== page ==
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On-board disturbance forces flight back to Washington

WASHINGTON -- A United Airlines spokesman says a flight headed from Washington, D.C., to Denver had to return to Dulles International Airport after a passenger failed to comply with crew instructions.

Spokesman Luke Punzenberger said in an emailed statement that Flight 1074 returned after takeoff Monday evening. He says local law enforcement met the aircraft at the gate and detained the passenger. His statement did not provide further details about what happened on board the Boeing 737.

The plane returned 20 minutes into the flight.

The pilot, in a calm voice, said he was "declaring an emergency due to a passenger disturbance. He's restrained. We need to return to the airport," according to the recording.

The pilot later explained that "we had a passenger becoming violent" and that he "ran toward the cockpit."

Airport spokeswoman Kimberly Gibbs said the passenger was taken to a local hospital for evaluation.

Gibbs said early Tuesday that the flight was preparing to take off again for Denver International Airport.

The flight tracking website says the plane took off for Denver again shortly after midnight local time.

The carrier says 33 passengers and six crew members were on board the Boeing 737 at the time.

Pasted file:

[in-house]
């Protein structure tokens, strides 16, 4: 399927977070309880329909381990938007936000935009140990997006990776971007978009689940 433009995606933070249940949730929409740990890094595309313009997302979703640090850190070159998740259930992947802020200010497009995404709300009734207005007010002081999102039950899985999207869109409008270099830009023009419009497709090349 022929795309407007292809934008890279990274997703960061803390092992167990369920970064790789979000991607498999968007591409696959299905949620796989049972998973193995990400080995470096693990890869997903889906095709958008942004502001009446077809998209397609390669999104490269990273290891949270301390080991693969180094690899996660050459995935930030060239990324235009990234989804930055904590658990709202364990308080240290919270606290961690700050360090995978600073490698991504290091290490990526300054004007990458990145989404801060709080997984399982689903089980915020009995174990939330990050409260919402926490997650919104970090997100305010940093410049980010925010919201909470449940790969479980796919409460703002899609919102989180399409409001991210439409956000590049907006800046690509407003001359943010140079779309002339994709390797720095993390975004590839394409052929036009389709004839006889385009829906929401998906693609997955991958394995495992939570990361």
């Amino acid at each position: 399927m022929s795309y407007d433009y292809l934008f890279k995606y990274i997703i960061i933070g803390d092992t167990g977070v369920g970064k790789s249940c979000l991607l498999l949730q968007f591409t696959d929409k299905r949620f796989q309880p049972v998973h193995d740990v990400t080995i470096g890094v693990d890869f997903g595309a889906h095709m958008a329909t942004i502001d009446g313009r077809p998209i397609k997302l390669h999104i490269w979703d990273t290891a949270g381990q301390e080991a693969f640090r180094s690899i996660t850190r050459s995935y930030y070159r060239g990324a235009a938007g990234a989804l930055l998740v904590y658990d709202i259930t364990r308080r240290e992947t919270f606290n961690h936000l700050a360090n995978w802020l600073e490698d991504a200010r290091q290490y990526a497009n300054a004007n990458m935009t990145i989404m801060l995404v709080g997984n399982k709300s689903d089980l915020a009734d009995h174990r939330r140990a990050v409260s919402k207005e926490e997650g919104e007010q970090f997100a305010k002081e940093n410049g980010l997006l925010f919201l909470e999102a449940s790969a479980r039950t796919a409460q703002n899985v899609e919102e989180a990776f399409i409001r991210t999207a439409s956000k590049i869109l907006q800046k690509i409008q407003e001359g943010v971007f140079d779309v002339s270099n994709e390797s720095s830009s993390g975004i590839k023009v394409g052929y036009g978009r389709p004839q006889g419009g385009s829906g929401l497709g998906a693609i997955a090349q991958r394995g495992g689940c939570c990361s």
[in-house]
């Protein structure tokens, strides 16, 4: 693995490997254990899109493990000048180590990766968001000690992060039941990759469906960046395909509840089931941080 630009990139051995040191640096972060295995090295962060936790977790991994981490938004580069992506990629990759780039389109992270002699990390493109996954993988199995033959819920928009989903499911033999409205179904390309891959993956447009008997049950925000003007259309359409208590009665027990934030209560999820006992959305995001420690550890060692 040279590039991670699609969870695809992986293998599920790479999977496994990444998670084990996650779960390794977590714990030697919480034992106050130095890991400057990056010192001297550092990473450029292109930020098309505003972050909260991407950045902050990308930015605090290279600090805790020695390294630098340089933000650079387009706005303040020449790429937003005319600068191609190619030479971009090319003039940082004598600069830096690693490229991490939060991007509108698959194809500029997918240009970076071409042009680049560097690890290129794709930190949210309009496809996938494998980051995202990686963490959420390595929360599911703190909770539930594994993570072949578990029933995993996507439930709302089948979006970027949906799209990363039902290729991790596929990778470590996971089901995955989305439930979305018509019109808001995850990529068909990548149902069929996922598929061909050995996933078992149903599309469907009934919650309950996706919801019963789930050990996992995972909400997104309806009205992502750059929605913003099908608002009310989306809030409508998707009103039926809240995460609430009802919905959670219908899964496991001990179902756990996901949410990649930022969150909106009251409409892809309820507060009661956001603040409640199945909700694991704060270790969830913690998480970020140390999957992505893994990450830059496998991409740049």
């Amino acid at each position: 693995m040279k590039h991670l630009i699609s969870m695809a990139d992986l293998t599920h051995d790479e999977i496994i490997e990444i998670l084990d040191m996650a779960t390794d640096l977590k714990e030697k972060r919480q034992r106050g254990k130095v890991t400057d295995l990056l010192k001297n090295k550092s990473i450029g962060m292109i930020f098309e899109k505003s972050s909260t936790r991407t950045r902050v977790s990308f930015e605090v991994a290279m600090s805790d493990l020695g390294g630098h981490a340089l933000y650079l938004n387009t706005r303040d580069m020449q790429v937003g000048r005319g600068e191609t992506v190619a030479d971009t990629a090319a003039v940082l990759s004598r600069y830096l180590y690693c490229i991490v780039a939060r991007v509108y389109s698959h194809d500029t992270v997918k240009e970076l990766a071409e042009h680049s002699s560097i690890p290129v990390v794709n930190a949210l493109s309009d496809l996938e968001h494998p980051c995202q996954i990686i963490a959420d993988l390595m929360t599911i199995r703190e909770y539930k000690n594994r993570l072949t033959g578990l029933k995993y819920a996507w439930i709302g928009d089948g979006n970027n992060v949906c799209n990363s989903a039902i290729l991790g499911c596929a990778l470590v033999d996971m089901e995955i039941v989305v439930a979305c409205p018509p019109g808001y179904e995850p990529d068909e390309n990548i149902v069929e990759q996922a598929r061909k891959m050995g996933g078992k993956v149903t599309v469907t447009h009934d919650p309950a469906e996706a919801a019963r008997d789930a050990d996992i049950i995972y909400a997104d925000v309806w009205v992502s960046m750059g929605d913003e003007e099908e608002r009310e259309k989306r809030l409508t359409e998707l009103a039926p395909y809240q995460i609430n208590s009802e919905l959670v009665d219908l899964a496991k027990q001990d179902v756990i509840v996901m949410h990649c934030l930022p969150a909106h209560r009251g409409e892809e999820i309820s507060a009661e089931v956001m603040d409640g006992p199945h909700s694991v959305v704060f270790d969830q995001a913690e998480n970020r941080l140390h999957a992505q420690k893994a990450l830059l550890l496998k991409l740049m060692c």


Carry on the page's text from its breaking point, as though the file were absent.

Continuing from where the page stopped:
"I'm so sorry. God," the passenger says on a video purportedly shot by someone on board.

"Don't move, David. You're OK. We're gonna get you off this plane, buddy," one of the people holding him down said.

Passengers tackled the man, pinning him to the floor of the aircraft just minutes after takeoff.

A law enforcement source tells CBS News correspondent Jeff Pegues investigators believe the man is mentally unstable and that he may have been on some type of medication or drugs at the time he tried to storm the cockpit. The source also says no Weapons were found.

The pilot adds, "We had a passenger becoming violent. No weapon involved. He's restrained by other passengers now though. We don't know his mental condition. But sound like he's restrained for now. Just need to get on the ground."

The pilot assures controllers the cockpit is locked.

Curtis Tellam of Superior, Colorado, said his wife, Donna, was on the flight and sent him a text describing the incident as "the scariest moment in my life" and saying "some crazy guy just tried to get into the cockpit."

Curtis Tellam said in a phone interview Tuesday that he called his wife after the plane landed and said he could hear other passengers telling the man to calm down.

He said his wife told him she noticed the man acting strangely before the flight, constantly moving his bag from one overhead bin to the next. Tellam's wife told him that shortly after takeoff, the man ran forward in the cabin, through the first-class cabin where she was sitting and almost to the cockpit before three other passengers stopped and restrained him.

She told her husband the man shouted that there were other jihadists on the plane and that he would give the people who were holding him a lot of money if they would let him go.

"She's tough. She flies a lot ... but she's really shaken up," Curtis Tellam said of his wife, who said the man was basically lying at her feet the entire time he was restrained.

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